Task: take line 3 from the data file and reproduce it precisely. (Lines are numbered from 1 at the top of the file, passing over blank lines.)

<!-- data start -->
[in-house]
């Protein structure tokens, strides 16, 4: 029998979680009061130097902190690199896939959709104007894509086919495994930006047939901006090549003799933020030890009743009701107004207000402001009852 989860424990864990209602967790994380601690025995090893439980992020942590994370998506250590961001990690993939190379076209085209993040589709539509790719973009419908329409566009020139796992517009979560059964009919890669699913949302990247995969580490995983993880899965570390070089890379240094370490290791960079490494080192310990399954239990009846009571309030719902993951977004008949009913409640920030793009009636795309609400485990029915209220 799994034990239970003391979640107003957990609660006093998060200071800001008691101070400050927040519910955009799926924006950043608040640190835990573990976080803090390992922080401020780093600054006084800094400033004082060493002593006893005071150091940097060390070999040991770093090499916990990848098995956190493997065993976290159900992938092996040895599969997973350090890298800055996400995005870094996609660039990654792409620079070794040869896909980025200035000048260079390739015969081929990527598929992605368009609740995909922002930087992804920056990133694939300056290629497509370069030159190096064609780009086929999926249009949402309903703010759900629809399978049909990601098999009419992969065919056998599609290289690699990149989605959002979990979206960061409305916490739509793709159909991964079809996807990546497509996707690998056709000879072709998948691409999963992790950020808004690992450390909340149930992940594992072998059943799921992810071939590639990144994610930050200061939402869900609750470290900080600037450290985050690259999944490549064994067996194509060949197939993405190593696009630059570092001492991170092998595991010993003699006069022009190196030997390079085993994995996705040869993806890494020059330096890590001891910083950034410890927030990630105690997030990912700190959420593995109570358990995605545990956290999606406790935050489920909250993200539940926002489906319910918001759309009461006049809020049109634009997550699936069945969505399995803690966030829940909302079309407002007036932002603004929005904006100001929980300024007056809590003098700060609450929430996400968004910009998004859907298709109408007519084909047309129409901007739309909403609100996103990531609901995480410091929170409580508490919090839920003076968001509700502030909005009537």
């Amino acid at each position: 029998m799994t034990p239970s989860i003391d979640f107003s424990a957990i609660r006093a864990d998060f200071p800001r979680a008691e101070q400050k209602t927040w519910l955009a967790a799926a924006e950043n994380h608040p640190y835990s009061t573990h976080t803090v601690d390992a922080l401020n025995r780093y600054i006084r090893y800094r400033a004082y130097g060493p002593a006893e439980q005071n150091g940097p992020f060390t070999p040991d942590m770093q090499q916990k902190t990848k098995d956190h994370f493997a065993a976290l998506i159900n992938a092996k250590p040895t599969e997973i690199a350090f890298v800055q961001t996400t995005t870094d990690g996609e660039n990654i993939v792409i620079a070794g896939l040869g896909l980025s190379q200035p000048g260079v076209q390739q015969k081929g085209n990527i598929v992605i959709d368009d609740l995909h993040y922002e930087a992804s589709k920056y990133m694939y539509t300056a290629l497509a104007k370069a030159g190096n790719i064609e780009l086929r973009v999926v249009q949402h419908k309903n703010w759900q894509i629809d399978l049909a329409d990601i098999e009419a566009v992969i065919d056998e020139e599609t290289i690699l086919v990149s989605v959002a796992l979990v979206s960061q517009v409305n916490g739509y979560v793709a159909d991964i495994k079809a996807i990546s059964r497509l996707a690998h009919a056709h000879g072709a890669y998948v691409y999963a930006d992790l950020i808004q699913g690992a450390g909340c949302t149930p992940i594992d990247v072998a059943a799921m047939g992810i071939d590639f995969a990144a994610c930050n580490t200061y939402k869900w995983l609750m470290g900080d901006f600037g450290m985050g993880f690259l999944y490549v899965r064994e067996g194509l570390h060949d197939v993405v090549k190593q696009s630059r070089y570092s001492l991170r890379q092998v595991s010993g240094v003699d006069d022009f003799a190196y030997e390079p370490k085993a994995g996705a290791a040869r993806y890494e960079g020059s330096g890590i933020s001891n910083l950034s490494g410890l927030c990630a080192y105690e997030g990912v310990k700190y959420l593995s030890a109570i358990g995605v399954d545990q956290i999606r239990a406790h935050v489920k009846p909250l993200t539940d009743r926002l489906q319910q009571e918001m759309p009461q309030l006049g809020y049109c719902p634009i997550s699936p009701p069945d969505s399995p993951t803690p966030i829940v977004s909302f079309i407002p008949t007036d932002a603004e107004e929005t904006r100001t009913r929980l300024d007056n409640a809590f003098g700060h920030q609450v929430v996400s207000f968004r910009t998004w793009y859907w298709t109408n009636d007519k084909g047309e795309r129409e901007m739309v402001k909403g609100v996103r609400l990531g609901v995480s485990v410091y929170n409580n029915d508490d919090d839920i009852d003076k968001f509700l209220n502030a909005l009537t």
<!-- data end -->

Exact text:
């Amino acid at each position: 029998m799994t034990p239970s989860i003391d979640f107003s424990a957990i609660r006093a864990d998060f200071p800001r979680a008691e101070q400050k209602t927040w519910l955009a967790a799926a924006e950043n994380h608040p640190y835990s009061t573990h976080t803090v601690d390992a922080l401020n025995r780093y600054i006084r090893y800094r400033a004082y130097g060493p002593a006893e439980q005071n150091g940097p992020f060390t070999p040991d942590m770093q090499q916990k902190t990848k098995d956190h994370f493997a065993a976290l998506i159900n992938a092996k250590p040895t599969e997973i690199a350090f890298v800055q961001t996400t995005t870094d990690g996609e660039n990654i993939v792409i620079a070794g896939l040869g896909l980025s190379q200035p000048g260079v076209q390739q015969k081929g085209n990527i598929v992605i959709d368009d609740l995909h993040y922002e930087a992804s589709k920056y990133m694939y539509t300056a290629l497509a104007k370069a030159g190096n790719i064609e780009l086929r973009v999926v249009q949402h419908k309903n703010w759900q894509i629809d399978l049909a329409d990601i098999e009419a566009v992969i065919d056998e020139e599609t290289i690699l086919v990149s989605v959002a796992l979990v979206s960061q517009v409305n916490g739509y979560v793709a159909d991964i495994k079809a996807i990546s059964r497509l996707a690998h009919a056709h000879g072709a890669y998948v691409y999963a930006d992790l950020i808004q699913g690992a450390g909340c949302t149930p992940i594992d990247v072998a059943a799921m047939g992810i071939d590639f995969a990144a994610c930050n580490t200061y939402k869900w995983l609750m470290g900080d901006f600037g450290m985050g993880f690259l999944y490549v899965r064994e067996g194509l570390h060949d197939v993405v090549k190593q696009s630059r070089y570092s001492l991170r890379q092998v595991s010993g240094v003699d006069d022009f003799a190196y030997e390079p370490k085993a994995g996705a290791a040869r993806y890494e960079g020059s330096g890590i933020s001891n910083l950034s490494g410890l927030c990630a080192y105690e997030g990912v310990k700190y959420l593995s030890a109570i358990g995605v399954d545990q956290i999606r239990a406790h935050v489920k009846p909250l993200t539940d009743r926002l489906q319910q009571e918001m759309p009461q309030l006049g809020y049109c719902p634009i997550s699936p009701p069945d969505s399995p993951t803690p966030i829940v977004s909302f079309i407002p008949t007036d932002a603004e107004e929005t904006r100001t009913r929980l300024d007056n409640a809590f003098g700060h920030q609450v929430v996400s207000f968004r910009t998004w793009y859907w298709t109408n009636d007519k084909g047309e795309r129409e901007m739309v402001k909403g609100v996103r609400l990531g609901v995480s485990v410091y929170n409580n029915d508490d919090d839920i009852d003076k968001f509700l209220n502030a909005l009537t």